Algerian Gas in Transition: domestic transformation and changing gas export potential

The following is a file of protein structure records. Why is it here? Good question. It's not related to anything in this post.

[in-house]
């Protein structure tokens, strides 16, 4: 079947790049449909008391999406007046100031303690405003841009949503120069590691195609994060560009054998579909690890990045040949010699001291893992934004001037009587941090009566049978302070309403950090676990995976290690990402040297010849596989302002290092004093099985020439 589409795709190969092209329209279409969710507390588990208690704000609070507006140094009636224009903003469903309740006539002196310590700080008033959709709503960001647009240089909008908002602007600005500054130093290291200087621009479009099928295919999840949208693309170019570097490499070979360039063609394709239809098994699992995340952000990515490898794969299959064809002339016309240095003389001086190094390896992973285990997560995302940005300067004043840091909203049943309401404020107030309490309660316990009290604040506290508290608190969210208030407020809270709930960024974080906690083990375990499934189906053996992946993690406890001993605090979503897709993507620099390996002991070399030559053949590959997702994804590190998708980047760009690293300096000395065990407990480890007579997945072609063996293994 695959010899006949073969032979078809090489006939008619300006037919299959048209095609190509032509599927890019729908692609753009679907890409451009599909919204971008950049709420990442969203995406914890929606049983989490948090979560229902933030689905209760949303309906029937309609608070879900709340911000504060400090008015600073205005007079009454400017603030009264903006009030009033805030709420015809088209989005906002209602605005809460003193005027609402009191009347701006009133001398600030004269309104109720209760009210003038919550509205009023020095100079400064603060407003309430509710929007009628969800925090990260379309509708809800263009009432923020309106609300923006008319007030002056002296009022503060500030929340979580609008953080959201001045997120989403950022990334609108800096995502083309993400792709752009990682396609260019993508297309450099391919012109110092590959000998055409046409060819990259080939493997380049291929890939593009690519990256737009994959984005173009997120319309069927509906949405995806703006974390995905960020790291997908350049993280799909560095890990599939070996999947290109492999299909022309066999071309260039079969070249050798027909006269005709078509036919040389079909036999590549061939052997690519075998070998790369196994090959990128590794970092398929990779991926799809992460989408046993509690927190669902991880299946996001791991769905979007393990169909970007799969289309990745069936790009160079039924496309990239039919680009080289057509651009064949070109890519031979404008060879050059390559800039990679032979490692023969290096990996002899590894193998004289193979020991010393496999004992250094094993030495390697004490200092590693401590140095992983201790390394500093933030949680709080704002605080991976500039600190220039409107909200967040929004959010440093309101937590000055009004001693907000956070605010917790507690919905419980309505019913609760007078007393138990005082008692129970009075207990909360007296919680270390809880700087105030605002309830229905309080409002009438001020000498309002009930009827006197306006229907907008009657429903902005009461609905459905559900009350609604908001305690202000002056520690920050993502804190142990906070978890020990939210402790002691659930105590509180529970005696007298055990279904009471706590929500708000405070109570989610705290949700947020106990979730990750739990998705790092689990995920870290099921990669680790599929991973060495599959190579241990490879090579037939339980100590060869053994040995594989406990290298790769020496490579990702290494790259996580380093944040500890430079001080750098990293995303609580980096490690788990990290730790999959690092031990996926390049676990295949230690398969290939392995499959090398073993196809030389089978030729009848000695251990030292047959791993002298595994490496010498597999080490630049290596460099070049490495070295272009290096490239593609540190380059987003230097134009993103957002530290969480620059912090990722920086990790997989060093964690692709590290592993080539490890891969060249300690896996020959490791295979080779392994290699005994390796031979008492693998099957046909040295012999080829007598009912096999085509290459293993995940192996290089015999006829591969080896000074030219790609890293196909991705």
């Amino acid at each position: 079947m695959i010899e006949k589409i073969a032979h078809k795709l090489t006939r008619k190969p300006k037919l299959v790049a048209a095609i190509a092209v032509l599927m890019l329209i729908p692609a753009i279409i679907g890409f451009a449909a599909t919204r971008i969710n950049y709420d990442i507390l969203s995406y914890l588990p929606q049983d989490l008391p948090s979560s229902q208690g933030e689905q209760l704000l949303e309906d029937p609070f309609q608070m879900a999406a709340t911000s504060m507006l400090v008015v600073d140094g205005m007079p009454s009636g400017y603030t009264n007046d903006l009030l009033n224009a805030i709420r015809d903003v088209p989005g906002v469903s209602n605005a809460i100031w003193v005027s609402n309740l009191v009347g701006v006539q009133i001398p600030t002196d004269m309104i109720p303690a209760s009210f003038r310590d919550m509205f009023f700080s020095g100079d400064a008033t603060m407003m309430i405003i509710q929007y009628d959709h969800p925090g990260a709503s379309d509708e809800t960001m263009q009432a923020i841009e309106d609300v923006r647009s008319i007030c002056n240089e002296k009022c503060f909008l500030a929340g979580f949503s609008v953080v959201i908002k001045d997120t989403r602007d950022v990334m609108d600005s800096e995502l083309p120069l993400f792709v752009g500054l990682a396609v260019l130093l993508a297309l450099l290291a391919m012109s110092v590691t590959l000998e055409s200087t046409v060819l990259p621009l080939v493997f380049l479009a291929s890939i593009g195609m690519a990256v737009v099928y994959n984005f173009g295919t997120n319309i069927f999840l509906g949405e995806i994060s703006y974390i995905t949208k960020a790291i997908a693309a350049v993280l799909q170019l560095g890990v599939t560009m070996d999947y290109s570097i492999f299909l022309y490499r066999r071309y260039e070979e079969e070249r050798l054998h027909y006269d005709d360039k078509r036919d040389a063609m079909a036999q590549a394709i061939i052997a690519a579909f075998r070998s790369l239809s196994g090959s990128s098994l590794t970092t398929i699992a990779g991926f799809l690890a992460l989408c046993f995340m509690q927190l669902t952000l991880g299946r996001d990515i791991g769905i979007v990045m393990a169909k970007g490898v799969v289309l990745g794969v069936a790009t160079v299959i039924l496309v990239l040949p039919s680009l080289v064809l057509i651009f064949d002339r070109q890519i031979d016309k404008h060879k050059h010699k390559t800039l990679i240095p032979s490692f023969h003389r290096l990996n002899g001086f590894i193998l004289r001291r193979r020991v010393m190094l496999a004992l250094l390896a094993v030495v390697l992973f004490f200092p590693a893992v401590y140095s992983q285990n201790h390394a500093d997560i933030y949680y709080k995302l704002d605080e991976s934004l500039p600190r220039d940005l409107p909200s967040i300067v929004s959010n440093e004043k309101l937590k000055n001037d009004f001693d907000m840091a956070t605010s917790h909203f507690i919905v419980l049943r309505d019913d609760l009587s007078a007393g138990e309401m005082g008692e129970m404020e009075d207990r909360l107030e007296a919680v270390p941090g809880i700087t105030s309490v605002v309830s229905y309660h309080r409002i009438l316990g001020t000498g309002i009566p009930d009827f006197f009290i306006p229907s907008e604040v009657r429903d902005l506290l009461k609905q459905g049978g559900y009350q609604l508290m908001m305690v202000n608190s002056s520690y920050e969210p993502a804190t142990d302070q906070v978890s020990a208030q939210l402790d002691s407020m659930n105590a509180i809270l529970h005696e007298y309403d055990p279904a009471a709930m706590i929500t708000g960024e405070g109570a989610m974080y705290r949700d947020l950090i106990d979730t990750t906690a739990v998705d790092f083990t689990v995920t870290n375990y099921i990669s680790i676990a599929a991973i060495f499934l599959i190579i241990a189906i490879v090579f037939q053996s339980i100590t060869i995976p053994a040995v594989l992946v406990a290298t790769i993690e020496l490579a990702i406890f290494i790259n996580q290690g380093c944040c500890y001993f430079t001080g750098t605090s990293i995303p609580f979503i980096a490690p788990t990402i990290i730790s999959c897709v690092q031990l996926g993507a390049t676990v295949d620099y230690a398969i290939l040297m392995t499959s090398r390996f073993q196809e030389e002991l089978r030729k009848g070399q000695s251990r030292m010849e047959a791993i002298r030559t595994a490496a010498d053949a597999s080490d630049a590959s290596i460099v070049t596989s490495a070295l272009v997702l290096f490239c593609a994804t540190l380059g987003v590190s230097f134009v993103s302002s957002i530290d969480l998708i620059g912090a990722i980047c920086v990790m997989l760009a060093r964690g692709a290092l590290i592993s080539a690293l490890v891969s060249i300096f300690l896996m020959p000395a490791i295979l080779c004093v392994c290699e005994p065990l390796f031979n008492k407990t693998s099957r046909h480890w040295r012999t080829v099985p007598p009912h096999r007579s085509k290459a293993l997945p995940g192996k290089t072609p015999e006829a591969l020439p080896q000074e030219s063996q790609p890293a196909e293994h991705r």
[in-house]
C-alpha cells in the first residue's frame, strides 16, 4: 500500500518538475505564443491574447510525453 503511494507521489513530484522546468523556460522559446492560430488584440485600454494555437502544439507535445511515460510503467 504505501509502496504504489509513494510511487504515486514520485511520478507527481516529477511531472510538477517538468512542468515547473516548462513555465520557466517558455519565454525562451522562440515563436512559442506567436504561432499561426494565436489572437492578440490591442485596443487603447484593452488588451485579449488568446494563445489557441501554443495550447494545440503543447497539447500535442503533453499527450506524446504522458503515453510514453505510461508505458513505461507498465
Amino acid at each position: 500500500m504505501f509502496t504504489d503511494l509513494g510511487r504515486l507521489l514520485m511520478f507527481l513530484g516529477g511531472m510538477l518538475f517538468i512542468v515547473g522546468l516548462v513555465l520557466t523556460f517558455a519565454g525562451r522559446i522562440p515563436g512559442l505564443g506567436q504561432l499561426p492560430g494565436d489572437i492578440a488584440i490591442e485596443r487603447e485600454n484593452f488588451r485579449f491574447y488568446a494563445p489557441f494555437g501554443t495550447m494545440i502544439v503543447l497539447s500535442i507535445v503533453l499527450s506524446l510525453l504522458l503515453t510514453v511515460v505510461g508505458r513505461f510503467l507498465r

Algeria is at a critical stage in its history. Since February 2019, people of all strata have been taking to the street to press for radical political changes. This will undoubtedly have far-reaching implications for the country’s future and its economy. An economy that has long been driven by the hydrocarbon sector and where oil and gas exports still account for over 95 per cent of total export revenue. Algeria’s hydrocarbon endowment is dominated by its larger natural gas reserves compared to crude oil. The country, which has been producing, consuming and exporting natural gas for several decades, has reached a point where its gas balance is facing severe challenges. A declining or, at best, stagnating natural gas production and a rapid domestic gas consumption growth have combined to constrain dangerously the country’s gas export potential. The reduction of gas export revenue has led to some government energy policy responses, including a revised hydrocarbons law (yet-to-be issued) to relaunch upstream investments in partnership with international oil and gas companies. But, actions to address the issue of subsidized domestic electricity and gas prices remain absent. There is hope, though, that this state of affairs that has lasted for decades at a very high financial cost could be addressed gradually. The reasons for a potentially fundamental policy change are mainly the fact that the Algerian economy can no longer afford this heavy financial burden and the impact of the on-going political transformation.